Therefore, clarify this also for me, compassionate Father, as you stoop to my infirmity.


Child, God did not allow such men as these to be deceived for he who allows someone to be deceived is he who is asked concerning the way and does not speak the truth. They, then, did not ask God concerning this so that they might receive the truth from him. If, however, you say, ‘Why did God not prevent them by grace for the benefit of those reading those things after them,’ you could also say this concerning every sinner: ‘If God knew that, if he sinned, so-and-so would set an example for many, why did God not prevent him by grace so that many not be damaged through him?’ And life is found to be compelled for men. And what therefore prevents God from saving every man in this way?

For why—are there not sayings in Scripture that are a stumbling-block to the uneducated and to those who do not know the spiritual sense of Scripture? Are we therefore obliged to say: ‘Why did God not speak the spiritual sense of Scripture openly so that people might not be damaged, but instead God left to the saints of various times the work of interpreting the things sought?’ For this reason there are teachers and explainers, as the Apostle says.

Do not be deceived, then, concerning the men you asked about. For if they had asked God, they would have received. For he says: ‘Everyone who asks receives and he who seeks shall find.’ Just as God has made known the road of life through the Prophets and Apostles, thus each saint has spoken partially. And God has not spoken through one man only, but if this man has left something out then that man has spoken by the will of God. And God has acted thus in the case of the saints after those. And if the first say something doubtful, the last allegorize, so that God is always glorified through his saints—for he is the God of the first and the last. To him be the glory to the Ages. Amen.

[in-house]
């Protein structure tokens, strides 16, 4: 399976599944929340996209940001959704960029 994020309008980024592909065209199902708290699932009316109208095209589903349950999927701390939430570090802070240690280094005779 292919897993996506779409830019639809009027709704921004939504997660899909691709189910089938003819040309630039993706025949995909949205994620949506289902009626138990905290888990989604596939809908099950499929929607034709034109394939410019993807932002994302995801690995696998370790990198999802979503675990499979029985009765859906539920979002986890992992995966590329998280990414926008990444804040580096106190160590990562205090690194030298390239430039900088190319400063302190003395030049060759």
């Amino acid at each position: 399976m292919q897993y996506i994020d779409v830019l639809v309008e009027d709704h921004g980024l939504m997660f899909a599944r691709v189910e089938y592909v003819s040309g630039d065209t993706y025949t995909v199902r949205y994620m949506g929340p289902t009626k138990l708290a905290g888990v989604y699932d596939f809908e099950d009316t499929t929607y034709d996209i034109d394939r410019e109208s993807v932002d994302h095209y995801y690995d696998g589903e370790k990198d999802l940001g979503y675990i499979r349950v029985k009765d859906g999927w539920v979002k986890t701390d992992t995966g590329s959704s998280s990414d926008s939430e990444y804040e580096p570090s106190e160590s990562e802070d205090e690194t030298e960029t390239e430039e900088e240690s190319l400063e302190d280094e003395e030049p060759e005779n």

[1] As we have seen, in the Origenist system the body is given to the mind on account of the sin of the mind in the ‘movement’.

[2] In today’s editions of ‘On the Making of Man’, Chapter 28.

[3] All questions and answers to St Barsanuphios were in writing. Abba Seridos, the Abbot of the monastery, brought the written questions to his cell, heard the answers orally from St Barsanuphios and wrote down those answers when he returned to his own cell. St Barsanuphios assured him that he did not need to take notes because God ensured that he remembered everything correctly.

[4] The questioner would be referring to the Sayings of the Desert Fathers.

[5] The questioner is not a heart patient. He means his inner spiritual centre.

[6] I.e. authors such as St Gregory of Nyssa.